A week ago, a 14-year-old ‘stand-up’ comic with cerebral palsy took to the stage in what has to be one of the most impressive performances ever seen on the reality talent show, ‘Britain’s Got Talent’. Although the series has only just begun, Jack Carroll is already tipped to be its winner. Such a victory could be the start of a glittering comedy career. But what is the wider significance for the young teen’s success? Could this Yorkshire lad be doing more than simply raising a few laughs?
Famous people with disabilities
Not too long ago, I wrote an article for this blog on famous people with disabilities. In particular, I focused on famous people with cerebral palsy as I was diagnosed with the same condition. My piece noted the British comedienne, Francesca Martinez, RJ Mitte of ‘Breaking Bad’ fame, and US funny man and sometime Paralympic soccer player Josh Blue. I also made mention of the stunning Abbey Nicole Curran who represented her home state of Iowa in Miss USA 2008.
All four of them have cerebral palsy and have not just achieved notable success in their respective careers, but have done much to raise awareness about cerebral palsy as well as disability awareness in general. Now they are joined by a new young pretender by the name of Jack Carroll, a 14-year-old comic ‘genius’, also with cerebral palsy.
The rise of a comic genius
Some of you may remember reading about him when he met master of the one-liner, Jimmy Carr, during the ‘Pride of Britain Awards’, last year. Since then, Jack has been honing his craft ready for the performance of his life on 13 April in front of a packed studio audience and millions of TV views.
I have to be honest, I’ve followed this growing star for some time and I’ve seen him deliver better shows. It was clear his act was affected by nerves and his delivery was not as slick as it has been previously. I first saw Jack on ‘You Tube’, entertaining his family at his parents’ wedding anniversary and he was nothing short of hilarious. If you haven’t seen the clip yet, please do. It will have you in stitches.
That said, for a young teenager with no real stage experience, Jack’s performance on BGT was epic. No wonder all four judges heaped so much praise on this gifted individual. Simon Cowell was reduced to laughter (an impressive feat in itself!), whilst David Walliams exclaimed “you are a comedy genius. I’m not even as funny now as you are at 14-years-old. It was incredible”.
Funny regardless of disability
Much of Jack’s material centred on his disability as one might expect, but there was something refreshing about his humour. Yes, he joked about his cerebral palsy, but not once did I feel he was going for the sympathy vote. Instead, I found his gags funny, engaging and very intelligent. “Stop me if I get too energetic,” he joked at one point, “I don’t want to lose my benefits!”
But whilst his observations did touch on some of the more delicate issues of disability, there was not a trace of bitterness in his delivery. Nor did I feel at any point, that he was pushing the fact that he has cerebral palsy too hard. Some famous people with disabilities can tend to be defined a little too much by their impairment. As Walliam’s poignantly noted Jack is simply funny, regardless of his disability.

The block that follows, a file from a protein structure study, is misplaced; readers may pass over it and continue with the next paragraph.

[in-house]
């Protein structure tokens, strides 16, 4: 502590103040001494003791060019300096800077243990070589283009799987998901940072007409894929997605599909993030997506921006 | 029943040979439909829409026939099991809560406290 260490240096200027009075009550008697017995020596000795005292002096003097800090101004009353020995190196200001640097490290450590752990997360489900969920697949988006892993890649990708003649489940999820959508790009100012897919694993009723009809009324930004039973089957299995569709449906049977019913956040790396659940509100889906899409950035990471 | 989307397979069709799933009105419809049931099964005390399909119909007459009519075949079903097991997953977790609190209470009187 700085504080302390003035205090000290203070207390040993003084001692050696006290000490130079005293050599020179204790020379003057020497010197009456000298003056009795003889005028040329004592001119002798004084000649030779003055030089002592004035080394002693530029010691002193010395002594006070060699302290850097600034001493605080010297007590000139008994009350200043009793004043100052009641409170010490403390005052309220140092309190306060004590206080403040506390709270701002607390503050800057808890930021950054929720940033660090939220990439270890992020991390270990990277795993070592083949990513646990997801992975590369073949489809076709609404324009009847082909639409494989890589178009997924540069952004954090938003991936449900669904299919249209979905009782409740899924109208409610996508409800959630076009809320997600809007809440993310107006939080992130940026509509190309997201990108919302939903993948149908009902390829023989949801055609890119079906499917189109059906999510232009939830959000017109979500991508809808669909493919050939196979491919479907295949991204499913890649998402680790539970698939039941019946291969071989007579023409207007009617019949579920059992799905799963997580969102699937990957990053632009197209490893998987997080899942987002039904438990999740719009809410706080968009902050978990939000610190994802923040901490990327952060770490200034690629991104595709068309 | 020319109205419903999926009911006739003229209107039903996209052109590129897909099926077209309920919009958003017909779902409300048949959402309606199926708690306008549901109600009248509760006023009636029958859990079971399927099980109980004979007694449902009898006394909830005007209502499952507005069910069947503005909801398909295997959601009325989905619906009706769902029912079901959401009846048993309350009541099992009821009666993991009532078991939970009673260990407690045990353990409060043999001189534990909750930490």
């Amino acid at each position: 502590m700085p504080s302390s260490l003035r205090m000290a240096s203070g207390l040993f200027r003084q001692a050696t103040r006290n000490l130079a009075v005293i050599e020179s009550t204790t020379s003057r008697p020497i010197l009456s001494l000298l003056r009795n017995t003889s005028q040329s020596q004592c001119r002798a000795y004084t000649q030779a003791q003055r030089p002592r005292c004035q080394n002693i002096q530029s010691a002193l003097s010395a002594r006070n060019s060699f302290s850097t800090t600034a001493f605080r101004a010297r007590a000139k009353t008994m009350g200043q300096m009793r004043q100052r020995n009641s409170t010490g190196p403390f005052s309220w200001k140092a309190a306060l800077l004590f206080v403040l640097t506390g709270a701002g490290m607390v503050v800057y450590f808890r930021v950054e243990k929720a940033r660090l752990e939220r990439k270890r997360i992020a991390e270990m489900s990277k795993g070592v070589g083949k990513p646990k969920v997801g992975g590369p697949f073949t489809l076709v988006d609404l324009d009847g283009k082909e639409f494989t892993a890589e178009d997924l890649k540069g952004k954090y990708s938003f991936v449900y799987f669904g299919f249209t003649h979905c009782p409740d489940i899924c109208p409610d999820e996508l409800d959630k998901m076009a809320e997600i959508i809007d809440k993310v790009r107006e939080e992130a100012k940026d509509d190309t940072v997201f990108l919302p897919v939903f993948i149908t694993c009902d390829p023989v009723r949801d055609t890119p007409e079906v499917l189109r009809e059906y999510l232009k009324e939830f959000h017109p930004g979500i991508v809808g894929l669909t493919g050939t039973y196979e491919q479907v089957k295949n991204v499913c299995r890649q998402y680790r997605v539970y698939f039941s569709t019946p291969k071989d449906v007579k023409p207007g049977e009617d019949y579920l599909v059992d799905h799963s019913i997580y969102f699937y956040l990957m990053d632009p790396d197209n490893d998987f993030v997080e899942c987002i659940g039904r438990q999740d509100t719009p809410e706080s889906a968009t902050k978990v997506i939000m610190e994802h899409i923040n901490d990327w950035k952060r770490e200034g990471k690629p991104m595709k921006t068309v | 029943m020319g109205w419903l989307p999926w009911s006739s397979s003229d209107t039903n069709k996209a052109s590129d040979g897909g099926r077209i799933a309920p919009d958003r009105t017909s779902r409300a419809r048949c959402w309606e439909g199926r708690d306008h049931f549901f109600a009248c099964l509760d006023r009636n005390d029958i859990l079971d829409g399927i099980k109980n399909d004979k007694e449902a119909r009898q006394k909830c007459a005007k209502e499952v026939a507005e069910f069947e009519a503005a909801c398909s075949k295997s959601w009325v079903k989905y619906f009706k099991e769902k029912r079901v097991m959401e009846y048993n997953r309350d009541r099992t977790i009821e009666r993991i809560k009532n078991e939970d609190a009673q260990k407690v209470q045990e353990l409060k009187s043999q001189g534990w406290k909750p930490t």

Turning weaknesses into strengths
There was something more to Jack’s performance than well crafted quips. He has already developed his own relaxed and informal story telling style. His open and honest northern manner gave his stage debut the feel of Peter Kay, whilst the way he perched on the seat of his rollator, called to mind the delivery of Dave Allen. All he needs is a suit and a cigarette!
In short, Jack Carroll has the makings of a comedy great and one is tempted to believe this would be the case whether or not he had a disability. What this talented young raconteur has managed to do is turn his disability to his advantage. And comedy is the perfect platform to do just that. As Jack himself observed, in comedy “your weaknesses are your strengths”.
There is no doubt in my mind that the lad from Yorkshire is set to be a star and if he wins ‘Britain’s Got Talent’, it will be because he’s done it on his own merit, not because he has secured the sympathy vote. Nevertheless, I trust he realises just how important his success is to the disabled community at large.
A role model for the disabled community
Famous people with disabilities such as Jack Carroll inspire others to believe in themselves. This is what we need from the disabled community: Disabled people who are “doing it for themselves” and showing the world that physical impairments can actually give rise to something very positive. Furthermore, Jack’s performance can only help to raise disability awareness about cerebral palsy, a condition which still remains largely misunderstood.
I wish Jack Carroll every success for the future. He’s well on his way towards becoming a star. I hope that if he does get there, he will not simply be regarded as one of a growing number of famous people with disabilities. He will be seen as a gifted comedy genius in his own right. That said, the impact his fame will have on other disabled children his age cannot be ignored.
The disabled community needs role models and trail blazers to look up to and give them encouragement. It looks as though last week’s broadcast of ‘Britain’s Got Talent’ has uncovered just that.